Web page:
Keith Siskin named judge
Tuesday, November 6, 2012 11:32 am
By MICHELLE WILLARD
Juvenile Court Judge Donna Scott Davenport can't think of anyone better to replace Judge Don Ash than Keith Siskin.
"He listens and applies the law appropriately and fairly," said Davenport, who appointed Siskin to his current seat as Rutherford County's Juvenile Court magistrate in 2004. "He knows the law. He's the whole package."
On Monday Siskin was named by Gov. Bill Haslam to replace Ash in the 16th Judicial District Circuit Court, which serves Rutherford and Cannon counties.
"I want to thank Gov. Haslam for offering me this opportunity in the 16th Judicial District," Siskin said. "I'm honored to be able to continue serving the citizens of Rutherford and Cannon County."
The Vanderbilt graduate and University of Georgia School of Law alumnus said this appointment fulfills a life-long dream.
"This is why I went to law school," Siskin said. "You can say it's a calling."
Siskin explained he interned for a judge in high school, which inspired his love for law.
"I've wanted to be a judge ever since," he said.
Siskin's first step to judgeship was in 2004 when Davenport appointed him as a Juvenile Court magistrate, where he presided over both civil and criminal cases including parentage, child support, child custody and visitation, dependency, neglect, abuse and delinquency matters.
Siskin was mostly assigned temporary cases - like motions and preliminary hearings - in juvenile court, because any of his decisions could be appealed to her as the supervising judge, Davenport said.
But may attorneys would request Siskin to get a faster hearing and not appeal to Davenport.
"A lot of attorneys would waive the appeal, because he knew the law," she said.
Davenport appointed Siskin to the magistrate seat because she had seen him in action over the years in juvenile court, representing everything from children with delinquent acts to child neglect to child support cases, she said.
"That's how I knew his capabilities and intelligence - from practicing in font of me," she said.
Haslam must have seen his capabilities to appoint him to the 16th district bench, which has seen some high profile cases recently. The most recent and high profile was the case of Shanterrica Madden, who was sentenced in July to 29 years in prison for the murder of Lady Raider basketball player Tina Stewart.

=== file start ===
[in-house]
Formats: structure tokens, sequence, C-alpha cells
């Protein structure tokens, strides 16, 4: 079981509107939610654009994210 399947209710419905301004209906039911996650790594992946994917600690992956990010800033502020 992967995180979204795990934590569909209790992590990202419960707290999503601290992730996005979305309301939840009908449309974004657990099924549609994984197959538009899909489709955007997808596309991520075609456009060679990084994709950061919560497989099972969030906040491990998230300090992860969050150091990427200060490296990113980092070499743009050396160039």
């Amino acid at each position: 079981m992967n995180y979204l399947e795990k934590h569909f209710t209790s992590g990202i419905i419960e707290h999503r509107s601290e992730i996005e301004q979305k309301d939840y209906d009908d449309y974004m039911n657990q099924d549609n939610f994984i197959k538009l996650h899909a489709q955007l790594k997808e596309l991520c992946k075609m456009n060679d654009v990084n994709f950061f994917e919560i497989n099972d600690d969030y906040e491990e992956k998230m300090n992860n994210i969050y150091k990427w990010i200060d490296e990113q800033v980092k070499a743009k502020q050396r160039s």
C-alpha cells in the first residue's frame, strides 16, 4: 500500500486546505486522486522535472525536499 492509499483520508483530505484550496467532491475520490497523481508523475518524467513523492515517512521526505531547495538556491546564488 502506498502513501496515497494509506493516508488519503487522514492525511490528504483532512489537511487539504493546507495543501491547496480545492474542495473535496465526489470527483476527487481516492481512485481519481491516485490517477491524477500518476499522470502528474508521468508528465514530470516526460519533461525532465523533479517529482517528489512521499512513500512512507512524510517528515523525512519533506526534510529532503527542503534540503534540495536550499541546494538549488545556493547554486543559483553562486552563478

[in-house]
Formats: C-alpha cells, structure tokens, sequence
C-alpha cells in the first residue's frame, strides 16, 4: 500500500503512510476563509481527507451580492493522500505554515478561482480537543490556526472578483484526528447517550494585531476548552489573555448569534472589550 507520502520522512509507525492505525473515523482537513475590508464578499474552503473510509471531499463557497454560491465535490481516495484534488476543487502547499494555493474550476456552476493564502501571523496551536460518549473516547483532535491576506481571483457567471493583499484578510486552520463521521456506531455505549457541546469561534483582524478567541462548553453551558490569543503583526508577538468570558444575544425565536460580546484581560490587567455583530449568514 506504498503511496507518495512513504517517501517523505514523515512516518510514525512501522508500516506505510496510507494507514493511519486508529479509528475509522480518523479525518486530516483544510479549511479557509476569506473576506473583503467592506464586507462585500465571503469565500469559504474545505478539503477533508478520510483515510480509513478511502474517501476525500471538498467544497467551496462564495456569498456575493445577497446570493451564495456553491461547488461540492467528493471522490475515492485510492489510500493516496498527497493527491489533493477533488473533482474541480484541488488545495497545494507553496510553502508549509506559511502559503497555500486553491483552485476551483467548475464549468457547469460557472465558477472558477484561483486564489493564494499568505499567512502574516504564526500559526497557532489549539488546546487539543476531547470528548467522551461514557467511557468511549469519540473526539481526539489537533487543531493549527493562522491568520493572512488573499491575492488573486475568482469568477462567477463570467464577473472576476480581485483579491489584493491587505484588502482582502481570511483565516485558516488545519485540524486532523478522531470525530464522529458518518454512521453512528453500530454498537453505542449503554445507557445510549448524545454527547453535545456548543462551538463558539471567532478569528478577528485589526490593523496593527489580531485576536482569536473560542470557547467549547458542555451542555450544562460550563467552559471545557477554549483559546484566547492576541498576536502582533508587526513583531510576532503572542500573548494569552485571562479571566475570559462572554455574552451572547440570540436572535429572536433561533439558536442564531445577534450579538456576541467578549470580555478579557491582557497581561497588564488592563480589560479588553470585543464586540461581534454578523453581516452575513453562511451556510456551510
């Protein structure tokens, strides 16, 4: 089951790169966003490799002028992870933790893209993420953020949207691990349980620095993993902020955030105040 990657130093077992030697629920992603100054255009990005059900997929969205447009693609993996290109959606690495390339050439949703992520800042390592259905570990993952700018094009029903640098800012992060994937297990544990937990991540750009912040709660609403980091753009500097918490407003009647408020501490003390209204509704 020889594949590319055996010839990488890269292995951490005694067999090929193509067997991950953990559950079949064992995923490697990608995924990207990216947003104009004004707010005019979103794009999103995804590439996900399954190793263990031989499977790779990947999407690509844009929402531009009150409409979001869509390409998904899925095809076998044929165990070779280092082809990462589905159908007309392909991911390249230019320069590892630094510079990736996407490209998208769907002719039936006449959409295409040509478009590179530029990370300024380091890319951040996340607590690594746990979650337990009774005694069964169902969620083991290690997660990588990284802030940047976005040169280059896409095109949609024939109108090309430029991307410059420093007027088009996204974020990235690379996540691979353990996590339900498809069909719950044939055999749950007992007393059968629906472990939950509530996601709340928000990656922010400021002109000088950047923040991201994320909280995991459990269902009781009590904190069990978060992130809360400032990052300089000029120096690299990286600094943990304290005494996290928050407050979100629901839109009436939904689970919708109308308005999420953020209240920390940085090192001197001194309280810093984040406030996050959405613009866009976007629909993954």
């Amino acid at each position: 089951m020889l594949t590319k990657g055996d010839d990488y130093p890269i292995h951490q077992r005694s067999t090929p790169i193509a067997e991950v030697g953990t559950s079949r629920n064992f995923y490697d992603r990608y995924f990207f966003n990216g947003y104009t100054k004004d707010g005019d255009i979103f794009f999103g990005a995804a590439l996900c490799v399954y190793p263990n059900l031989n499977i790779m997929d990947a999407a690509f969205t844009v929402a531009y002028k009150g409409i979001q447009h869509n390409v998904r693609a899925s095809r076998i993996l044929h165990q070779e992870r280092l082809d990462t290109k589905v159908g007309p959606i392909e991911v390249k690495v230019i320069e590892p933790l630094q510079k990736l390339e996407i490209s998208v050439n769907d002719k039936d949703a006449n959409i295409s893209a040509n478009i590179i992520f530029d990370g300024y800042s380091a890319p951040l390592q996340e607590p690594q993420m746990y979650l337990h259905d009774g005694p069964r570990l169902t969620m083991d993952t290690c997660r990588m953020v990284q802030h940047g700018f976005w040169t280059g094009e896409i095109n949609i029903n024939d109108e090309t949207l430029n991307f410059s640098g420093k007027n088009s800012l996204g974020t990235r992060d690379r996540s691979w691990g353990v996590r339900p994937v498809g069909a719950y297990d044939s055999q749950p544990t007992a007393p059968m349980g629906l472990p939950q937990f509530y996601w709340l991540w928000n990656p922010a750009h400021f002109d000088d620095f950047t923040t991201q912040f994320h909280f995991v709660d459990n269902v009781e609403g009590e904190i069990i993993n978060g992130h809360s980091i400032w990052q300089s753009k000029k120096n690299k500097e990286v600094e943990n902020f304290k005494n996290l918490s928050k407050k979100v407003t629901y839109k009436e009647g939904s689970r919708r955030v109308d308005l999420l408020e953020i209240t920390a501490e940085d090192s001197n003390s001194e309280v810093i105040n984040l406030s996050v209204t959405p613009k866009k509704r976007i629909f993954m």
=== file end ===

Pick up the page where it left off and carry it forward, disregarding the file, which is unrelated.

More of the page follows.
Ash, who has served the 16th Judicial District Court since 1994, stepped down to be a senior judge for the State of Tennessee. These are appointed by the Tennessee Supreme Court and may be assigned on a temporary basis to hear cases in any state court. With the addition of Ash, there will be four senior judges statewide.
"The opportunity to try all types of cases across Tennessee, as well as sitting on various appellate courts, will certainly be a challenge but I am truly excited about this new phase of my judicial career," Ash said upon announcing his promotion in July.
In addition to his regular docket, Ash was the presiding judge of the 16th Judicial District Drug Court and DUI Court.
In addition to his time on the bench in Rutherford County, Ash also authored "A Bridge over Troubled Water: Changing the Custody Law in Tennessee," which became the basis for changes to domestic relations laws in Tennessee. He also co-authored "Children of Divorce: A Practical Guide for Parents, Therapists, Attorneys, and Judges" with William Bernet.
"I have all the respect and admiration for Judge Ash. I have real big shoes to fill. But I'll do my best to follow in his footsteps," Siskin said.
While Ash presided over a variety of case, it's unclear whether Siskin will hear civil or criminal cases, because case assignments are at the discretion of Judge Mark Rogers. But regardless of the type, Siskin feels ready for whatever cases that come before him.
"Either way I can draw from my experience in juvenile court," he said, explaining that much of the state law and case law is similar, whether it be a divorce case or a criminal case.
"It's going to be a challenge, but I'm ready to get to work," Siskin said.